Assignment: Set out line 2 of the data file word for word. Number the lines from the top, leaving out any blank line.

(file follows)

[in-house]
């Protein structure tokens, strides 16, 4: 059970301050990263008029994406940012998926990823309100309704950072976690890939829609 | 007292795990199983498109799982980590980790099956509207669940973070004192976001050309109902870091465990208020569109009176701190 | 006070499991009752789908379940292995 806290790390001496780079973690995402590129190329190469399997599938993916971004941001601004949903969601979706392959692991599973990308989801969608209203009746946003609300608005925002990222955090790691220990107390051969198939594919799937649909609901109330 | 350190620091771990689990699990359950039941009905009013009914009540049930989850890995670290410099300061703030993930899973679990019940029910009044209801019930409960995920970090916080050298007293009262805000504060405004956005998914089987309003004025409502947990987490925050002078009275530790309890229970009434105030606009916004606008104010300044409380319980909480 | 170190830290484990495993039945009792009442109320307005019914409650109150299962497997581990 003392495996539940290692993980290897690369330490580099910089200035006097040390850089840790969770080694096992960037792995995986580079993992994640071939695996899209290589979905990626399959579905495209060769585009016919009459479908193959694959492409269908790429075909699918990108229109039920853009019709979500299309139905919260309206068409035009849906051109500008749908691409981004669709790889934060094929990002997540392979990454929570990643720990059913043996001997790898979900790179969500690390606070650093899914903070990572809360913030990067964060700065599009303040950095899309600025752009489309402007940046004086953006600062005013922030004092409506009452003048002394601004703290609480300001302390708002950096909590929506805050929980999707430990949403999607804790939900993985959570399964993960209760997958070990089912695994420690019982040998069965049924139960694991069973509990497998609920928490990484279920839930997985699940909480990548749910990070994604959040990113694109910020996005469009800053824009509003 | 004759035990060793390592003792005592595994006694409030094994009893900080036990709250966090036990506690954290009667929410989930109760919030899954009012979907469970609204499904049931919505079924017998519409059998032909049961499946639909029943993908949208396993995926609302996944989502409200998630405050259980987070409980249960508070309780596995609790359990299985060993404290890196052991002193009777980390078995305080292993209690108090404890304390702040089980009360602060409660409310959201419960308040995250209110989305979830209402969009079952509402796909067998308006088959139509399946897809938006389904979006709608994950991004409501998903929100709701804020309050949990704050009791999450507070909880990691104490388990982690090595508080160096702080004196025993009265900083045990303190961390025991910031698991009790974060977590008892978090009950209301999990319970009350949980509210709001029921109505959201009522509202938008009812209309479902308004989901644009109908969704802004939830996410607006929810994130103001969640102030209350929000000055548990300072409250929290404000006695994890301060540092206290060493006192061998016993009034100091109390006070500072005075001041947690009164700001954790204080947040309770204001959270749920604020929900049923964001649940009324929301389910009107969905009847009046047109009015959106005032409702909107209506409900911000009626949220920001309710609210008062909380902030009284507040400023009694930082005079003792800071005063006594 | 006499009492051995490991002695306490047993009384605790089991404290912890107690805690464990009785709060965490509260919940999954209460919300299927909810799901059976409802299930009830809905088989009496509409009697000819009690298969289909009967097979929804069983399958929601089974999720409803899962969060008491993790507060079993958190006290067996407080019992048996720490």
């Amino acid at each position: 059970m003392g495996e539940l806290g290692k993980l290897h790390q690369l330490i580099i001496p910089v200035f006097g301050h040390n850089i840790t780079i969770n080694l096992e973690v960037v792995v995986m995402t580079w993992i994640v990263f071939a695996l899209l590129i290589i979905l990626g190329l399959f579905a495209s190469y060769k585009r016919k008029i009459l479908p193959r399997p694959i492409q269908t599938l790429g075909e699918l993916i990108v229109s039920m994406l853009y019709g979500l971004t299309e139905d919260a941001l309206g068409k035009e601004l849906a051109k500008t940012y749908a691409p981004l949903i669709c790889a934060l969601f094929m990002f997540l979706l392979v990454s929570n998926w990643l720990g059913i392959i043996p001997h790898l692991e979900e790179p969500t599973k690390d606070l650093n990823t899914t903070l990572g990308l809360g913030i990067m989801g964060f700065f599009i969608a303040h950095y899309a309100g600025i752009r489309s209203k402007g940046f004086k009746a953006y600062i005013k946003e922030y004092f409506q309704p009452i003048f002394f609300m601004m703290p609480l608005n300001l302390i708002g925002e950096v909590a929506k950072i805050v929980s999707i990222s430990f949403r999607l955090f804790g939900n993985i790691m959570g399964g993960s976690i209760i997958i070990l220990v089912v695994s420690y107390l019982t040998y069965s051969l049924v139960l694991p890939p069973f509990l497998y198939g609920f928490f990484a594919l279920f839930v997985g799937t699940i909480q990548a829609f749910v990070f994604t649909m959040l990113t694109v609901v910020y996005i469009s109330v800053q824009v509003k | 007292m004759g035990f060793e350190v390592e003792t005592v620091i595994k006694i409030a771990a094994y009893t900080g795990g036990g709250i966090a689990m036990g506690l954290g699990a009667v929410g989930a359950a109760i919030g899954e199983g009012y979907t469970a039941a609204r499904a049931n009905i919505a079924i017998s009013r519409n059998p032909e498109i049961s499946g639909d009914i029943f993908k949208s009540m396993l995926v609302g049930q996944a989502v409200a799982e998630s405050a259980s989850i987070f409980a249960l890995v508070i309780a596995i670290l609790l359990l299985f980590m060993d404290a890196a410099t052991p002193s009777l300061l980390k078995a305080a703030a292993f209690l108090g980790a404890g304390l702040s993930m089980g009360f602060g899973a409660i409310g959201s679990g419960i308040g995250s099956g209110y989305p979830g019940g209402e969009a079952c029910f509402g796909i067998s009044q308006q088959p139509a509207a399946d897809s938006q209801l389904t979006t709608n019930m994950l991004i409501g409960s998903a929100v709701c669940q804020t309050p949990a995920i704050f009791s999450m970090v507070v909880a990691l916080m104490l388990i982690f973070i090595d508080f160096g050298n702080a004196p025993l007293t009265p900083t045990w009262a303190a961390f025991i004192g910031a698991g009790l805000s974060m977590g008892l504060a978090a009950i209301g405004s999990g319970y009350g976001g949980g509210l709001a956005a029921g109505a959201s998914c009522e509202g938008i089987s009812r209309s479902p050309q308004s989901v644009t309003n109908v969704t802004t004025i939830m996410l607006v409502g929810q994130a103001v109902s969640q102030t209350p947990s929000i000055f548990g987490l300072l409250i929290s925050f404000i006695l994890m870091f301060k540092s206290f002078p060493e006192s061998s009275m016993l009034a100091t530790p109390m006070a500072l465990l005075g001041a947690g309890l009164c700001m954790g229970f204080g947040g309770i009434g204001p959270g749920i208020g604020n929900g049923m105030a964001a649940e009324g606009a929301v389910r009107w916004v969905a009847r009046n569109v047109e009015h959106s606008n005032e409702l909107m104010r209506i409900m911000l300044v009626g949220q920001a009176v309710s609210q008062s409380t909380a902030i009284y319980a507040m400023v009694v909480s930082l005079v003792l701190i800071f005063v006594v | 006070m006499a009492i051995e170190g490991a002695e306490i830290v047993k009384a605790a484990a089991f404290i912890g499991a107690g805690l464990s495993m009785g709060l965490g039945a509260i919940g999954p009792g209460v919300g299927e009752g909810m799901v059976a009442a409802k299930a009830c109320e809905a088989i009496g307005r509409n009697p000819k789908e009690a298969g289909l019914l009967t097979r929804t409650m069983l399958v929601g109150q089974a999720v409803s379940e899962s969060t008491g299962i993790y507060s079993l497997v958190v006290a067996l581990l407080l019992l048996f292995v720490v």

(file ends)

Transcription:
């Protein structure tokens, strides 16, 4: 059970301050990263008029994406940012998926990823309100309704950072976690890939829609 | 007292795990199983498109799982980590980790099956509207669940973070004192976001050309109902870091465990208020569109009176701190 | 006070499991009752789908379940292995 806290790390001496780079973690995402590129190329190469399997599938993916971004941001601004949903969601979706392959692991599973990308989801969608209203009746946003609300608005925002990222955090790691220990107390051969198939594919799937649909609901109330 | 350190620091771990689990699990359950039941009905009013009914009540049930989850890995670290410099300061703030993930899973679990019940029910009044209801019930409960995920970090916080050298007293009262805000504060405004956005998914089987309003004025409502947990987490925050002078009275530790309890229970009434105030606009916004606008104010300044409380319980909480 | 170190830290484990495993039945009792009442109320307005019914409650109150299962497997581990 003392495996539940290692993980290897690369330490580099910089200035006097040390850089840790969770080694096992960037792995995986580079993992994640071939695996899209290589979905990626399959579905495209060769585009016919009459479908193959694959492409269908790429075909699918990108229109039920853009019709979500299309139905919260309206068409035009849906051109500008749908691409981004669709790889934060094929990002997540392979990454929570990643720990059913043996001997790898979900790179969500690390606070650093899914903070990572809360913030990067964060700065599009303040950095899309600025752009489309402007940046004086953006600062005013922030004092409506009452003048002394601004703290609480300001302390708002950096909590929506805050929980999707430990949403999607804790939900993985959570399964993960209760997958070990089912695994420690019982040998069965049924139960694991069973509990497998609920928490990484279920839930997985699940909480990548749910990070994604959040990113694109910020996005469009800053824009509003 | 004759035990060793390592003792005592595994006694409030094994009893900080036990709250966090036990506690954290009667929410989930109760919030899954009012979907469970609204499904049931919505079924017998519409059998032909049961499946639909029943993908949208396993995926609302996944989502409200998630405050259980987070409980249960508070309780596995609790359990299985060993404290890196052991002193009777980390078995305080292993209690108090404890304390702040089980009360602060409660409310959201419960308040995250209110989305979830209402969009079952509402796909067998308006088959139509399946897809938006389904979006709608994950991004409501998903929100709701804020309050949990704050009791999450507070909880990691104490388990982690090595508080160096702080004196025993009265900083045990303190961390025991910031698991009790974060977590008892978090009950209301999990319970009350949980509210709001029921109505959201009522509202938008009812209309479902308004989901644009109908969704802004939830996410607006929810994130103001969640102030209350929000000055548990300072409250929290404000006695994890301060540092206290060493006192061998016993009034100091109390006070500072005075001041947690009164700001954790204080947040309770204001959270749920604020929900049923964001649940009324929301389910009107969905009847009046047109009015959106005032409702909107209506409900911000009626949220920001309710609210008062909380902030009284507040400023009694930082005079003792800071005063006594 | 006499009492051995490991002695306490047993009384605790089991404290912890107690805690464990009785709060965490509260919940999954209460919300299927909810799901059976409802299930009830809905088989009496509409009697000819009690298969289909009967097979929804069983399958929601089974999720409803899962969060008491993790507060079993958190006290067996407080019992048996720490």